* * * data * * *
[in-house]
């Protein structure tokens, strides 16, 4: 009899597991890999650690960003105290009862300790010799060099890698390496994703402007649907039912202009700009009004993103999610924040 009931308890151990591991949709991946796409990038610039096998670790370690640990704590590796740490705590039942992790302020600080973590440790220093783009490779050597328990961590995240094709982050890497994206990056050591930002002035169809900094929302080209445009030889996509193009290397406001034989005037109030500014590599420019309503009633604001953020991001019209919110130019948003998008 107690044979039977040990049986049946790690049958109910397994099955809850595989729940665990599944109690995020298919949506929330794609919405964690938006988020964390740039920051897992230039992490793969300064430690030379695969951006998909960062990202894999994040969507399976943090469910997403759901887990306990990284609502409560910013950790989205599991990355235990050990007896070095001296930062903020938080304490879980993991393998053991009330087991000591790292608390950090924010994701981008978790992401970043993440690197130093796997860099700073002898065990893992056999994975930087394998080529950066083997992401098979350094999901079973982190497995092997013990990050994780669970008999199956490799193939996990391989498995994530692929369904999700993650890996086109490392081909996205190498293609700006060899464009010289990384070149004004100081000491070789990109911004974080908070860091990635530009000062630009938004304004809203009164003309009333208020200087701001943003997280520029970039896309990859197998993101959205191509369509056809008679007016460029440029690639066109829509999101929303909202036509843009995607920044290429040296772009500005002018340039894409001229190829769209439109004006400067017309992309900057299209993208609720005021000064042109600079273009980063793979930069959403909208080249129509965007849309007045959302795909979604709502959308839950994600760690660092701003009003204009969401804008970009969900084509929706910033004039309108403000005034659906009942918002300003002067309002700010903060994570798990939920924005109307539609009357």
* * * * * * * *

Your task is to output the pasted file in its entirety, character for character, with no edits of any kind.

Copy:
[in-house]
């Protein structure tokens, strides 16, 4: 009899597991890999650690960003105290009862300790010799060099890698390496994703402007649907039912202009700009009004993103999610924040 009931308890151990591991949709991946796409990038610039096998670790370690640990704590590796740490705590039942992790302020600080973590440790220093783009490779050597328990961590995240094709982050890497994206990056050591930002002035169809900094929302080209445009030889996509193009290397406001034989005037109030500014590599420019309503009633604001953020991001019209919110130019948003998008 107690044979039977040990049986049946790690049958109910397994099955809850595989729940665990599944109690995020298919949506929330794609919405964690938006988020964390740039920051897992230039992490793969300064430690030379695969951006998909960062990202894999994040969507399976943090469910997403759901887990306990990284609502409560910013950790989205599991990355235990050990007896070095001296930062903020938080304490879980993991393998053991009330087991000591790292608390950090924010994701981008978790992401970043993440690197130093796997860099700073002898065990893992056999994975930087394998080529950066083997992401098979350094999901079973982190497995092997013990990050994780669970008999199956490799193939996990391989498995994530692929369904999700993650890996086109490392081909996205190498293609700006060899464009010289990384070149004004100081000491070789990109911004974080908070860091990635530009000062630009938004304004809203009164003309009333208020200087701001943003997280520029970039896309990859197998993101959205191509369509056809008679007016460029440029690639066109829509999101929303909202036509843009995607920044290429040296772009500005002018340039894409001229190829769209439109004006400067017309992309900057299209993208609720005021000064042109600079273009980063793979930069959403909208080249129509965007849309007045959302795909979604709502959308839950994600760690660092701003009003204009969401804008970009969900084509929706910033004039309108403000005034659906009942918002300003002067309002700010903060994570798990939920924005109307539609009357």